To make that dream a reality, the ladies have partnered with MaAfrika Tikkun, a Cape Town NGO, to design a new community center which will not only provide more (and longer-term) secure homes for battered women, but also incorporate child care and job training and community services. Their plan rocks, involving (for instance) an ingenious lay out which put layers of buildings and people between the women and the street (and those there who might wish to harm them). But raising the 4,000,000 rand needed to build the facility is, to put it mildly, a challenge.

These women truly humble me. They are working in an incredibly harsh place, under difficult conditions and for very little money, doing a job that is vital but that no one else wants, and they manage to remain cheerful and optimistic, laughing frequently even in the midst of telling the painful stories of work which involves trying to help those whose loved ones beat and abuse them, who are sometimes addicted, sometimes infected with HIV/AIDS, and who often just need space to feel human again. And, after grueling work weeks, they make the time to keep hoping and planning and building a better future. Women such as these hold the world together, though they rarely get medals or money for it.


I'm in South Africa to speak at Design Indaba, a fabulous conference run by Ravi Naidoo, a genial South African entrepreneur with a seemingly limitless supply of energy -- a guy I really like.

The conference itself was interesting and odd. My new friend Uleshka from Ping did a better job than I could have of summing up the conference's content.

For me the highlight was meeting so many South Africans who are trying to figure out how to make their country's rush towards development (development which is much needed in a nation with a housing shortfall of 300,000 homes and endemic poverty) a force which also fuels (and is fueled by) a real grasp of the principles of sustainability. It's no mean task.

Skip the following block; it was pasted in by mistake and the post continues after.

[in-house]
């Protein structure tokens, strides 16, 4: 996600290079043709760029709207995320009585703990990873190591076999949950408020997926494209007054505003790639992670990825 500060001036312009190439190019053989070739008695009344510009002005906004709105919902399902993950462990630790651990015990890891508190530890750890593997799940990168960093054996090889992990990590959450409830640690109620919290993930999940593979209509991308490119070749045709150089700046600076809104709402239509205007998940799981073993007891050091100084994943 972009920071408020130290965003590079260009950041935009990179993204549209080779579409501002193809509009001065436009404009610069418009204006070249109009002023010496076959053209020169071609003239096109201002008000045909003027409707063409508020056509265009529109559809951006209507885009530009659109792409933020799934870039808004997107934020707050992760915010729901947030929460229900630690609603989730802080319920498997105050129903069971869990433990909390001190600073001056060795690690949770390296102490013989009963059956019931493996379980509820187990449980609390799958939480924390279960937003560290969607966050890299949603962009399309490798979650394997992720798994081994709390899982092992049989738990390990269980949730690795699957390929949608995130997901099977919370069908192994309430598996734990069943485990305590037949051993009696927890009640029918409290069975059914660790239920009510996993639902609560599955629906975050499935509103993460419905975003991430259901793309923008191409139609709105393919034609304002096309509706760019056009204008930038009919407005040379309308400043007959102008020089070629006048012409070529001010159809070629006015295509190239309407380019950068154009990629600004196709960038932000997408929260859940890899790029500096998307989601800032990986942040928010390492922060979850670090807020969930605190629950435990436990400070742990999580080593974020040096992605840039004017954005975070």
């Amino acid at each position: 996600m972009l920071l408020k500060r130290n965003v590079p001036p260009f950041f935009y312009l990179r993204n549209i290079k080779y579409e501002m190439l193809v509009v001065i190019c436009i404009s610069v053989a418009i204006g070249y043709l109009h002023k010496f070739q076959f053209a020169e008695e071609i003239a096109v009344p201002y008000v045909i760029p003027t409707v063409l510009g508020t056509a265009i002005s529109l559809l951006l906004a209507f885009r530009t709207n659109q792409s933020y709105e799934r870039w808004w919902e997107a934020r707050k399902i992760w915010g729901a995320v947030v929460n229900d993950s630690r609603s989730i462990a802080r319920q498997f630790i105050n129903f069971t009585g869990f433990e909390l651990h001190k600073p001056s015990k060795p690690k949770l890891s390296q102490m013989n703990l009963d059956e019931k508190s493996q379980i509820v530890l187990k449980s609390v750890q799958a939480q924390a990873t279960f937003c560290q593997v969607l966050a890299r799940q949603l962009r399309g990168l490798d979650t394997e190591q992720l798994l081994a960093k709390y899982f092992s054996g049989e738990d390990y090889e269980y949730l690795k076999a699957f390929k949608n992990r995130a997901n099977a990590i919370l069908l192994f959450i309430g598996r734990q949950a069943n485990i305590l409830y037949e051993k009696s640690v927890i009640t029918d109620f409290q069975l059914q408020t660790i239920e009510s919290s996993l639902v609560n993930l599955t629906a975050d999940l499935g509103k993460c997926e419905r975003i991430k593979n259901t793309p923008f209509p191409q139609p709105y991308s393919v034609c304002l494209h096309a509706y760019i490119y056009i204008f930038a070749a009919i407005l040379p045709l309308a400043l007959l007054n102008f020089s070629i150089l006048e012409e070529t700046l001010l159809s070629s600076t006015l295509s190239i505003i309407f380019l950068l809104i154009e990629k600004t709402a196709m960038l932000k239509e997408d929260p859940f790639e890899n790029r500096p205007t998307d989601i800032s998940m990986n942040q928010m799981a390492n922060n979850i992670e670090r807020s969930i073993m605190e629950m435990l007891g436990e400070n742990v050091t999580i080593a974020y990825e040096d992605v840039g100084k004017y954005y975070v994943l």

Another highlight was getting a chance to meet the women of Front -- Sofia Lagerkvist, Charlotte von der Lancken, Anna Lindgren and Katja Sävström -- who are design rockstars for all the right reasons. Sure, they're all Swedish and beautiful, but more importantly, they're interested in trying to approach design with genuine curiosity and innovation. They've design wallpaper by letting rats nibble the material, used dynamite to craft forms for furniture, created lamps that fall down and sleep when not in use, have even launched an amazing "sketch" furniture line, which Front designs by using motion capture to translate freehand movements ("sketches") into instructions for fabbers. This kind of innovation has scored them wide acclaim, including a cover story in Icon, but it was a small aside in their presentation that impressed me most. For one exhibition, they went and interviewed a number of people about their favorite objects, learning the stories that connect these people to their things, then fabricating plastic copies of the things with the stories printed on their surfaces. This to me raised all sorts of interesting questions about the backstory of the objects we use, and of what sorts of objects demand ownership or usage and whether, actually, consumption makes us happier. (If I find a better link to this work, I'll post it here.)

The other highlights are almost pointless to share, since I can't do them justice here: dinner with Brian Eno, with whom I discussed the need for realistic compelling visions of a positive future (so that people have something to work towards) and the role of art in innovative politics; and Li Edelkoort's design futurism presentation, which was by far the coolest fashion show I've ever seen, and gave me a serious case of the present-future creeps.



The on to Delhi for Doors of Perception, the main event of which was introduced by host, John Thackara, a man I respect enormously. His opening talk began with a slide of two photographs juxtaposed: a fat-clogged artery next to a grease-clogged municipal water pipe. They looked frightfully alike with their toxic blockages, the point being that we are lining our bodies and our cities with extraneous waste from a poorly-designed food system. The talk included such facts as:

- The ratio of energy used to deliver food vs. calories eaten in the UK = 10:1